Background: Despite suggestions to lower the upper reference limits (URL) for aminotransferase activities to increase the detection of liver disease, there is no generally accepted URL in the general Korean population.
Methods: We set the URL for alanine aminotransferase (ALT) and aspartate aminotransferase (AST) activities at the 97.5th percentile in a population at low risk for liver disease (n=3316; negative HBs antigen, low alcohol intake, normal waist circumference, normal lipid or carbohydrate metabolism, and absence of medication use) derived from the 2007 to 2009 Korean National Health and Nutrition Examination Survey (KNHANES; n=16,608).
Results: The URLs for ALT activity were 53 IU/L for men and 30 IU/L for women, and the corresponding limits for AST activity were 37 IU/L for men and 29 IU/L for women. The age-adjusted prevalence of the elevated ALT activity was 8.6% [95% confidence interval (CI), 8.2%-9.1%] in the 2007 to 2009 KNHANES and 6.9% (95% CI, 6.3%-7.5%) in the 2001 KNHANES, a relative increase of 24.6% (P<0.05). This increase was concentrated among those aged 20 to 29, with a relative increase of 66.7%, and those aged 30 to 39, with a relative increase of 54.4%. There was no significant change in the prevalence of elevated AST activity.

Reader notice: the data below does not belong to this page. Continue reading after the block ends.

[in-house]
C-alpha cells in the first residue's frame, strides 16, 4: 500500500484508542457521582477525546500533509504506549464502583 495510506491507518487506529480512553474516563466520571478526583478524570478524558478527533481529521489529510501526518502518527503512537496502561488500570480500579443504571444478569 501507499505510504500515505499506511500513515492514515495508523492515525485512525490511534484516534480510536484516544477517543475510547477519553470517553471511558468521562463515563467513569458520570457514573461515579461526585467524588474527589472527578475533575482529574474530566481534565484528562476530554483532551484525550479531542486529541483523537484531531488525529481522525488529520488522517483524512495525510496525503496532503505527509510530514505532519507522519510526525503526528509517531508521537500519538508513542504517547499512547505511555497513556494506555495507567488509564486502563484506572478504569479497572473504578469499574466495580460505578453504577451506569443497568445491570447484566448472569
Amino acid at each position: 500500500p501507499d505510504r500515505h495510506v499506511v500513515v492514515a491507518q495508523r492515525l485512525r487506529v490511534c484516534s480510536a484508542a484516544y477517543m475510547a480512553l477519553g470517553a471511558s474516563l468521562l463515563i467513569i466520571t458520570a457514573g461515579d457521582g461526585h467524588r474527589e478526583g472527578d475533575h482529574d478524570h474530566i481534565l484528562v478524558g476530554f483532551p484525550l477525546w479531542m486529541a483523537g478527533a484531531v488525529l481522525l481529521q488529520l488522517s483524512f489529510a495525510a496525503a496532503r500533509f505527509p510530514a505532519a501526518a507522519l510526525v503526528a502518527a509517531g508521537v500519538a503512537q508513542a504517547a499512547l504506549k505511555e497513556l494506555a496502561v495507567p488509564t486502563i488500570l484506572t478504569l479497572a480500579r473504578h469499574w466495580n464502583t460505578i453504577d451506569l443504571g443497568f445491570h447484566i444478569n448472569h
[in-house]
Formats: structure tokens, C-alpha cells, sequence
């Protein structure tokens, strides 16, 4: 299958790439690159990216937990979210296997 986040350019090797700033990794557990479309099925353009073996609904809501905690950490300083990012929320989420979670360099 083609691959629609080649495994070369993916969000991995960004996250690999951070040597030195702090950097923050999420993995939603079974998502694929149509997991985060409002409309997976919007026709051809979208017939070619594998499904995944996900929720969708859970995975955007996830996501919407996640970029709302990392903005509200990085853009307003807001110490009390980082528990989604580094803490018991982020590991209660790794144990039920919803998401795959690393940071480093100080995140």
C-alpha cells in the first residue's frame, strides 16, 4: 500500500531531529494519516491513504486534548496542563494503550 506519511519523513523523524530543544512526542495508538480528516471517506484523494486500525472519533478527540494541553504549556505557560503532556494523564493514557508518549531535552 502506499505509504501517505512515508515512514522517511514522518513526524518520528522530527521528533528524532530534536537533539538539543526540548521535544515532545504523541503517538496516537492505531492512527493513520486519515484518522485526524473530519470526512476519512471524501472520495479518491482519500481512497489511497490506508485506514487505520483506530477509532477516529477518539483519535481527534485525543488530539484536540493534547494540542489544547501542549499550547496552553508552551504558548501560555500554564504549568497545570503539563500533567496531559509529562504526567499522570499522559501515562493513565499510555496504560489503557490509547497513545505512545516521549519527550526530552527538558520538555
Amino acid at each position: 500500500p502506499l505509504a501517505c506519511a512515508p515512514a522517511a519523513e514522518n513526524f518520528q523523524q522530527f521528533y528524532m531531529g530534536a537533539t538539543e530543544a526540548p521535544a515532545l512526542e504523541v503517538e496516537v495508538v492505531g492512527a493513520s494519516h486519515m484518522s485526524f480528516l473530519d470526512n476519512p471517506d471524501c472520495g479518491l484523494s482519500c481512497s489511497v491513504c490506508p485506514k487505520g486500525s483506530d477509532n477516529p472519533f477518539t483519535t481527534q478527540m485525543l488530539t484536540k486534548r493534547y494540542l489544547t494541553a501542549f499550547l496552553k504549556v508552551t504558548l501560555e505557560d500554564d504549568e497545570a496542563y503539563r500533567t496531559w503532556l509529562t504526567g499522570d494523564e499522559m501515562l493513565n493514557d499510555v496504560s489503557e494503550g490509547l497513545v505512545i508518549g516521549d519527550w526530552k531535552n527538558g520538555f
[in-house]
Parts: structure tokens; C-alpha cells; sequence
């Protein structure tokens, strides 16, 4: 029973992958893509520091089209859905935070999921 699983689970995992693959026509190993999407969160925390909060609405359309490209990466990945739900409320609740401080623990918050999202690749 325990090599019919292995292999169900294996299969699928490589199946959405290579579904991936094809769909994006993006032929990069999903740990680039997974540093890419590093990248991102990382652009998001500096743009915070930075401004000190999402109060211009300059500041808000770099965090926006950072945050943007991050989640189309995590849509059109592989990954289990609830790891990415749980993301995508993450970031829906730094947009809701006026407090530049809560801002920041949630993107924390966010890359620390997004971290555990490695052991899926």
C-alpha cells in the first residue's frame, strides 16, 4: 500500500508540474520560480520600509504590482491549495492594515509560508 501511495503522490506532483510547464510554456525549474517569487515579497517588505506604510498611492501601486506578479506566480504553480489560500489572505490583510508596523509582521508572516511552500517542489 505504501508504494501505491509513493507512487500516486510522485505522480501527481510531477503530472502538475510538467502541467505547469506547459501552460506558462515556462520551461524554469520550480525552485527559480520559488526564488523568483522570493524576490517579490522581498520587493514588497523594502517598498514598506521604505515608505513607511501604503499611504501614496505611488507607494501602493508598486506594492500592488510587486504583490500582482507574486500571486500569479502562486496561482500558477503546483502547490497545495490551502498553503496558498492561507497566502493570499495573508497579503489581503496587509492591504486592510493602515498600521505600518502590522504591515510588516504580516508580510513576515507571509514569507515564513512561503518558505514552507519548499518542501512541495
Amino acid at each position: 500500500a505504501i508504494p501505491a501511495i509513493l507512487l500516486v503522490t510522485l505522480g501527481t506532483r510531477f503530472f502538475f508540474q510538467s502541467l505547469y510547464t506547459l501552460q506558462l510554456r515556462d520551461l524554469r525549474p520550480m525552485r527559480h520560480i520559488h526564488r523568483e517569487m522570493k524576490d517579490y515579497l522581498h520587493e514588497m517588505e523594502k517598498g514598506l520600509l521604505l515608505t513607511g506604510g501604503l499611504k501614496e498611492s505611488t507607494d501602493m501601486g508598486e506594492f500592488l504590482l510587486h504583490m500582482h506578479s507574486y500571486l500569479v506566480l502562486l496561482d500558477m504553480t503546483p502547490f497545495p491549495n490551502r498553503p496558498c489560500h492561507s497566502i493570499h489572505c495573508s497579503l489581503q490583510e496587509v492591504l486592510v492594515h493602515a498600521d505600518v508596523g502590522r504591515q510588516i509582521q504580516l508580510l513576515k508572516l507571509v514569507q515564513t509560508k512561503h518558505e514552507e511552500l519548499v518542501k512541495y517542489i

Conclusions: The URL for ALT activity among the general Korean population is clearly higher than recently proposed thresholds. The trajectory of the increasing prevalence of elevated ALT activity heralds an increased burden of chronic liver disease in the future Korean population.